By thinking ahead and communicating medical treatment preferences early on, your loved ones can prevent the anxiety of having to guess your wishes by some simple steps in planning ahead. More importantly, he or she will have the opportunity to make very personal health care decisions for themselves. So what is an advance directive? An advance directive is a written statement of your wishes, preferences and choices regarding end-of-life medical decisions.
To record medical preferences, your loved one will need to complete an advance directive in writing. There are two types of advance directives, and it is imperative to have both:
- Living Will: A living will is a legal document that illustrates what types of medical treatment a person wants at the end of life in the event they are unable to speak for themselves. It also informs medical professionals of an individual’s wish regarding specific decisions, such as whether to accept mechanical ventilation.
- Medical Power of Attorney (POA): A POA is a legal document that designates whom the patient has elected to make decisions regarding their medical care. The appointed health care agent (also called health care proxy, health care surrogate, or durable power of attorney for health care) is authorized to speak ONLY if the patient is unable to make their own medical decisions. This individual becomes the patient’s spokesperson and advocate on a range of medical matters. A durable power of attorney for health care differs from a regular durable power of attorney, which typically handles financial matters.
Many states combine the two forms into one document, which can be used to record one’s treatment preferences and name a health care advocate. The person appointed should know the person well and be willing to carry out the directions regardless of personal feelings. Two people must witness the signing of your advance directive form. A witness cannot be anyone who:
- Is related to you by blood, marriage, or adoption
- Is entitled to any portion of your estate
- Has a claim against any portion of your estate
- Has direct financial responsibility for your medical care
- Has a controlling interest or is an employee of a residential facility in which you reside
If you are a resident of a long-term health center, one of the witnesses must be designated as a patient advocate or ombudsperson by the Department of Health and Social Services. An advance directive does not require an attorney and are free of charge for families.
Planning for your family’s future after you are gone is not an easy task, but one that is imperative to handle. Receiving news that you or a loved one has an illness that will eventually lead to end of life care is not something anyone is prepared to hear, and planning for your family’s future is surely not your first thought. As difficult as it is to think ahead about how your family will move forward without you, I can say to you that I wish my father had done more planning due to what I had to go through since his death.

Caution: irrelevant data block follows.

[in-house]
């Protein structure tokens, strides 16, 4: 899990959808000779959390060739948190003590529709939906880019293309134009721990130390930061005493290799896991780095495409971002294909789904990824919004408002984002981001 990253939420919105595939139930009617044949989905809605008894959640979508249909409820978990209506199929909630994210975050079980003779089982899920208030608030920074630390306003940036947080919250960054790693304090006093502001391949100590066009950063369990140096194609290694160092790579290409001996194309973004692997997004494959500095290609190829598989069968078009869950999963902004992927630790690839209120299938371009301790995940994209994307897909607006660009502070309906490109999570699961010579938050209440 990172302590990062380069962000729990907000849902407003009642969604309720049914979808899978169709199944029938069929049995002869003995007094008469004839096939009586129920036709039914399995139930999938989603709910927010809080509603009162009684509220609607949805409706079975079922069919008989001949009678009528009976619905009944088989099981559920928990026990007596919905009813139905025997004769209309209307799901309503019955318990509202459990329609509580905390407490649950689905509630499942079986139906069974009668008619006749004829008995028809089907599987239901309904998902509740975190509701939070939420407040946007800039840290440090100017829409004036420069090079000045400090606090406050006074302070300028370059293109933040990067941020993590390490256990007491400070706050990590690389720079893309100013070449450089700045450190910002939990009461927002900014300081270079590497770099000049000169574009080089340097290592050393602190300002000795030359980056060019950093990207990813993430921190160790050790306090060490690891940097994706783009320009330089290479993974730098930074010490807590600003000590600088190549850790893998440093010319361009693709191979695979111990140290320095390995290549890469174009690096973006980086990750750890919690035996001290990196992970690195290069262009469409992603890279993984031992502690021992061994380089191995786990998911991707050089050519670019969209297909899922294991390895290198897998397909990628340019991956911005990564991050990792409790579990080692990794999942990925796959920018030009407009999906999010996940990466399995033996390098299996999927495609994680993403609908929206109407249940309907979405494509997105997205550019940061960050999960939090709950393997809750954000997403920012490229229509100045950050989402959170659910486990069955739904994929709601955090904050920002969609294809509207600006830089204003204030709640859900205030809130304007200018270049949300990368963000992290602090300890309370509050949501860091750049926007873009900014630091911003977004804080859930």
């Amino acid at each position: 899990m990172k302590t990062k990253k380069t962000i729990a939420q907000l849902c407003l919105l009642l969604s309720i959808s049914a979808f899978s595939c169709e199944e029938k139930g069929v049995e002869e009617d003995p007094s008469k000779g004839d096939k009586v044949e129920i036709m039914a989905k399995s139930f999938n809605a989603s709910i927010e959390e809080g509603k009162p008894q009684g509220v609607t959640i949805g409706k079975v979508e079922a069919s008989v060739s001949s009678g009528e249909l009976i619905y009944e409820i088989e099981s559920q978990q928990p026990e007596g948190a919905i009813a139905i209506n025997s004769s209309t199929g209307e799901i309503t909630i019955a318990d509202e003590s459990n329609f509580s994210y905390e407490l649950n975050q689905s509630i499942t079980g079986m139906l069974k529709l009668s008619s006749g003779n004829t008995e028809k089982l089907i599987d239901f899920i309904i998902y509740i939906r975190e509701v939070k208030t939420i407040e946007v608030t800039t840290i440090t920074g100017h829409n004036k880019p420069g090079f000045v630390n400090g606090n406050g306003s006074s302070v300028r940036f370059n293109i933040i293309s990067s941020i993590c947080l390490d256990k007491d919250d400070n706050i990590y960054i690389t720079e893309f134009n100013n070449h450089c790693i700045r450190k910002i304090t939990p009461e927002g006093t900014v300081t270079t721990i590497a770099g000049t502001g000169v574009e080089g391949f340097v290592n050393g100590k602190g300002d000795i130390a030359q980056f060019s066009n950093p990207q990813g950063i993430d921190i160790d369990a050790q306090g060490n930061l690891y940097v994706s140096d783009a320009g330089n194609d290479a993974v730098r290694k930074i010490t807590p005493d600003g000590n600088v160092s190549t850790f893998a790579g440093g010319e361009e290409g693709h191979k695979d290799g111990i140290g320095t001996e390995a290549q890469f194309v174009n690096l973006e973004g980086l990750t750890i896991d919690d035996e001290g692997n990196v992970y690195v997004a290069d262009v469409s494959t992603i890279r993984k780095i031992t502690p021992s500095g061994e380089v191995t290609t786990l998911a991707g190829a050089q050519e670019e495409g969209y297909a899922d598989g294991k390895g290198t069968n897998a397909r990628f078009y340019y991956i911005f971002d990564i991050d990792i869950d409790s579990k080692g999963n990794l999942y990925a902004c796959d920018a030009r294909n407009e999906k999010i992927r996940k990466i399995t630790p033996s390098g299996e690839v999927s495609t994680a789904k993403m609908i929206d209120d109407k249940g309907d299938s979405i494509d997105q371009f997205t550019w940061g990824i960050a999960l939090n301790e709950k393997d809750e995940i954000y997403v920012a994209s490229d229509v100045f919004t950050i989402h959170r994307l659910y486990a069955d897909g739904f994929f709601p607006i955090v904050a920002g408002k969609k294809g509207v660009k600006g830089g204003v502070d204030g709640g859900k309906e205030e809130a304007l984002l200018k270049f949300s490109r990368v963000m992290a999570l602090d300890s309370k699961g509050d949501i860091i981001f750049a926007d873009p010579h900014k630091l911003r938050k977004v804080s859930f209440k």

I cannot stress the importance of planning ahead so that you can put your mind at ease and focus on those important goodbyes. By planning ahead, you will also make the financial, legal and practical consequences of illness and death much easier for your family.
Here’s a checklist of things to consider, whether you are facing the end of life now, or you want to plan for your future end of life care.
- Legal and financial matters – Do not leave chaos behind for others to clean up. This can cause disputes and arguments between family members. This is the reason a will or trust is first on the planning list.
- Organ donation – You can donate any organ or tissue you choose, including your brain, to science, especially if you feel strongly about the research that may help future cures for illnesses such as cancer or dementia. If this is an option for you, make sure you write it down or make it an Advance Decision, and tell your family.
- Make a plan for what you want when you die – plan the type of care you’d like to receive towards the end of your life. This includes where you’d like to spend your final days. This is important to do earlier rather than later in case you are unable to make decisions for yourself in the future. You can do this by making an Advance Decision (a living will). This can be made by anyone of sound mind over 18 years old.
- Consider how you would like to be remembered – what would you like people to know before you die? Are there personal messages you would like to leave for those you love? Maybe you’d like to leave a video, or create a memory box including things that were special to you through the years.
- Plan your funeral arrangements – have you thought about whether you would prefer to be buried or cremated? Think about what kind of service you would like, and whether you want it to be more of a celebration of your life or a conventional service. What songs, readings, and scriptures would you like? Type or write everything you want to happen and give it to someone you can count on to see your wishes through.
Whether it’s you or a loved one nearing the end of life, planning ahead is not pushing the end button, but can be something that not only gives you peace of mind, but will also help your loved ones deal with life without you. The loss of a loved one can be tough, and planning ahead helps you focus on the life you have left to live and allows for a chance to let your loved ones grieve in peace once you’re gone.
For information on planning to help your family move forward, please contact Kenya George at 614-451-6700 or email her at firstname.lastname@example.org. Kenya can also offer information on additional services and care offered at Hospice Services at Methodist Eldercare.